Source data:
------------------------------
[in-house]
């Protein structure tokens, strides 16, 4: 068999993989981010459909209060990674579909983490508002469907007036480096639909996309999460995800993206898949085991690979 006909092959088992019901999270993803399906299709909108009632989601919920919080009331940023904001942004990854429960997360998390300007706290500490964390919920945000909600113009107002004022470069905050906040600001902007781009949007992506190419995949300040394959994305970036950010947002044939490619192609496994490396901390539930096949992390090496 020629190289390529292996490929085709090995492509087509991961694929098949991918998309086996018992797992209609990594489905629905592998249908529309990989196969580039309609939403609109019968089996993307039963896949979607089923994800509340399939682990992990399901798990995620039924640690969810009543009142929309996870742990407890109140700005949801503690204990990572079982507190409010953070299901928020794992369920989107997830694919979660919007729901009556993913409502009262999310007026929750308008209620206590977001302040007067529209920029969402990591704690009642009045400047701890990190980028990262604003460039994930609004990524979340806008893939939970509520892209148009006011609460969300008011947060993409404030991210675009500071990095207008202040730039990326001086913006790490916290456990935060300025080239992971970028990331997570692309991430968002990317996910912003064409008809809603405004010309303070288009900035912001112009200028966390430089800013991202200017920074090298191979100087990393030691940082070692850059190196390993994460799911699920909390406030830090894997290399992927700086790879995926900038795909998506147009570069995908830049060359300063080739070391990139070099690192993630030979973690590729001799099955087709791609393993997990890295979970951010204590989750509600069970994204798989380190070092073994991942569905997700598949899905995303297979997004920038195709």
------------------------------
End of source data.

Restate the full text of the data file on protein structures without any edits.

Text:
[in-house]
């Protein structure tokens, strides 16, 4: 068999993989981010459909209060990674579909983490508002469907007036480096639909996309999460995800993206898949085991690979 006909092959088992019901999270993803399906299709909108009632989601919920919080009331940023904001942004990854429960997360998390300007706290500490964390919920945000909600113009107002004022470069905050906040600001902007781009949007992506190419995949300040394959994305970036950010947002044939490619192609496994490396901390539930096949992390090496 020629190289390529292996490929085709090995492509087509991961694929098949991918998309086996018992797992209609990594489905629905592998249908529309990989196969580039309609939403609109019968089996993307039963896949979607089923994800509340399939682990992990399901798990995620039924640690969810009543009142929309996870742990407890109140700005949801503690204990990572079982507190409010953070299901928020794992369920989107997830694919979660919007729901009556993913409502009262999310007026929750308008209620206590977001302040007067529209920029969402990591704690009642009045400047701890990190980028990262604003460039994930609004990524979340806008893939939970509520892209148009006011609460969300008011947060993409404030991210675009500071990095207008202040730039990326001086913006790490916290456990935060300025080239992971970028990331997570692309991430968002990317996910912003064409008809809603405004010309303070288009900035912001112009200028966390430089800013991202200017920074090298191979100087990393030691940082070692850059190196390993994460799911699920909390406030830090894997290399992927700086790879995926900038795909998506147009570069995908830049060359300063080739070391990139070099690192993630030979973690590729001799099955087709791609393993997990890295979970951010204590989750509600069970994204798989380190070092073994991942569905997700598949899905995303297979997004920038195709």